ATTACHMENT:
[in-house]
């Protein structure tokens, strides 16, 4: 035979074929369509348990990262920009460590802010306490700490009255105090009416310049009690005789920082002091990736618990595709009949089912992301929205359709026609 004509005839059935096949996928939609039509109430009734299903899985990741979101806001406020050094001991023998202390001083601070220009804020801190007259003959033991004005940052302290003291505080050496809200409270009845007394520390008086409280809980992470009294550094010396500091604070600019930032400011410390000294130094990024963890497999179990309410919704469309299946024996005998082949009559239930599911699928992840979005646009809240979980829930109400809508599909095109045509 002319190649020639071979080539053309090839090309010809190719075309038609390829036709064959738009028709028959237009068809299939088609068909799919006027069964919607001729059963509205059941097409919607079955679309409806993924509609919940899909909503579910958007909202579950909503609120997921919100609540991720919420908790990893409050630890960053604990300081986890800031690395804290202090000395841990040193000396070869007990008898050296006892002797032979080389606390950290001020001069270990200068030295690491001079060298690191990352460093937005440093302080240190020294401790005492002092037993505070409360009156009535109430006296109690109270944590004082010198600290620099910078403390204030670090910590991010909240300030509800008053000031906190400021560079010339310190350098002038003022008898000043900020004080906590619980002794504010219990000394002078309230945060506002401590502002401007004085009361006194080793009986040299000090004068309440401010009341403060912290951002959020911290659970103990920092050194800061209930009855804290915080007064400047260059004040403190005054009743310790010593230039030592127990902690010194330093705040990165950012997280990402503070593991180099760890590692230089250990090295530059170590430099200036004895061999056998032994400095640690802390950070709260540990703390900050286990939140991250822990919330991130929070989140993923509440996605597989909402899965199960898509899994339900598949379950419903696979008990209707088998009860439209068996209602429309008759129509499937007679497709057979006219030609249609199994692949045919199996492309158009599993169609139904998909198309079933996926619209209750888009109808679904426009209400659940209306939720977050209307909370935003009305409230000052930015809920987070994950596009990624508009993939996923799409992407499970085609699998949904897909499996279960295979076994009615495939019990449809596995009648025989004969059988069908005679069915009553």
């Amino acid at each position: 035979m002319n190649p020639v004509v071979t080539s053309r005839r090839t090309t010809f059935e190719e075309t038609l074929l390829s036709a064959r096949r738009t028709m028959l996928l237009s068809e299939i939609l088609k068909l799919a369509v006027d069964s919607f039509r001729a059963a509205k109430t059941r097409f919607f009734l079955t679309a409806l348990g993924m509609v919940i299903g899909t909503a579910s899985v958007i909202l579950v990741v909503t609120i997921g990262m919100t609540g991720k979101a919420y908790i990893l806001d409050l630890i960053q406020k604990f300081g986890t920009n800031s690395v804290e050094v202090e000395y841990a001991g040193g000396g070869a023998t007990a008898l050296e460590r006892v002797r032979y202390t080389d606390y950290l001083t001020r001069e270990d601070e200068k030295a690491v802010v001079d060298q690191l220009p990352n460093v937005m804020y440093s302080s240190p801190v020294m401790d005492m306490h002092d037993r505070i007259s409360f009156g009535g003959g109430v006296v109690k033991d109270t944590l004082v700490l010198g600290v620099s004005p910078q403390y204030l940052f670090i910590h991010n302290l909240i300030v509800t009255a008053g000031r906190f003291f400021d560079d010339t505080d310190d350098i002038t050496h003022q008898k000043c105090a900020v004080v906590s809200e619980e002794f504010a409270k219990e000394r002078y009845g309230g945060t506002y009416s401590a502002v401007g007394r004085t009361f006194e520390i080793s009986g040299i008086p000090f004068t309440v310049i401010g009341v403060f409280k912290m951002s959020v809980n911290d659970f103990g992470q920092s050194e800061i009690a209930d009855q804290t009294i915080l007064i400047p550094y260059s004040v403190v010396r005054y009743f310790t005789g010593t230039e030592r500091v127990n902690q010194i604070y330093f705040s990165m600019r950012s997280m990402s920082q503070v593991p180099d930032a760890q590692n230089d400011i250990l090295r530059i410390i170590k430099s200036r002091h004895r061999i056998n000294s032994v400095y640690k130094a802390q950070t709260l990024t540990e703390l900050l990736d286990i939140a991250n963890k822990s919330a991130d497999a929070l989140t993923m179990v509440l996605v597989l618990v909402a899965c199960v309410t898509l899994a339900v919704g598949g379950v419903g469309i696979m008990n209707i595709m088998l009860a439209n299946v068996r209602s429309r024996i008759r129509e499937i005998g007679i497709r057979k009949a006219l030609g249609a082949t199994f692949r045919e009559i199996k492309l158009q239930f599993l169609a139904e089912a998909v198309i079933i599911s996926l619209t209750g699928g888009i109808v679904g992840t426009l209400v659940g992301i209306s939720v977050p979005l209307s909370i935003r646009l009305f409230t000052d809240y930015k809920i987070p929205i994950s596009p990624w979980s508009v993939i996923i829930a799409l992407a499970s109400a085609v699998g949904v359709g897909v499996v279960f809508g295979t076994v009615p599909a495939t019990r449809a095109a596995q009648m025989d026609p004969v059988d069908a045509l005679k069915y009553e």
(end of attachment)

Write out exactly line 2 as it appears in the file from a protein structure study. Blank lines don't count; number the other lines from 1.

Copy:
């Protein structure tokens, strides 16, 4: 035979074929369509348990990262920009460590802010306490700490009255105090009416310049009690005789920082002091990736618990595709009949089912992301929205359709026609 004509005839059935096949996928939609039509109430009734299903899985990741979101806001406020050094001991023998202390001083601070220009804020801190007259003959033991004005940052302290003291505080050496809200409270009845007394520390008086409280809980992470009294550094010396500091604070600019930032400011410390000294130094990024963890497999179990309410919704469309299946024996005998082949009559239930599911699928992840979005646009809240979980829930109400809508599909095109045509 002319190649020639071979080539053309090839090309010809190719075309038609390829036709064959738009028709028959237009068809299939088609068909799919006027069964919607001729059963509205059941097409919607079955679309409806993924509609919940899909909503579910958007909202579950909503609120997921919100609540991720919420908790990893409050630890960053604990300081986890800031690395804290202090000395841990040193000396070869007990008898050296006892002797032979080389606390950290001020001069270990200068030295690491001079060298690191990352460093937005440093302080240190020294401790005492002092037993505070409360009156009535109430006296109690109270944590004082010198600290620099910078403390204030670090910590991010909240300030509800008053000031906190400021560079010339310190350098002038003022008898000043900020004080906590619980002794504010219990000394002078309230945060506002401590502002401007004085009361006194080793009986040299000090004068309440401010009341403060912290951002959020911290659970103990920092050194800061209930009855804290915080007064400047260059004040403190005054009743310790010593230039030592127990902690010194330093705040990165950012997280990402503070593991180099760890590692230089250990090295530059170590430099200036004895061999056998032994400095640690802390950070709260540990703390900050286990939140991250822990919330991130929070989140993923509440996605597989909402899965199960898509899994339900598949379950419903696979008990209707088998009860439209068996209602429309008759129509499937007679497709057979006219030609249609199994692949045919199996492309158009599993169609139904998909198309079933996926619209209750888009109808679904426009209400659940209306939720977050209307909370935003009305409230000052930015809920987070994950596009990624508009993939996923799409992407499970085609699998949904897909499996279960295979076994009615495939019990449809596995009648025989004969059988069908005679069915009553």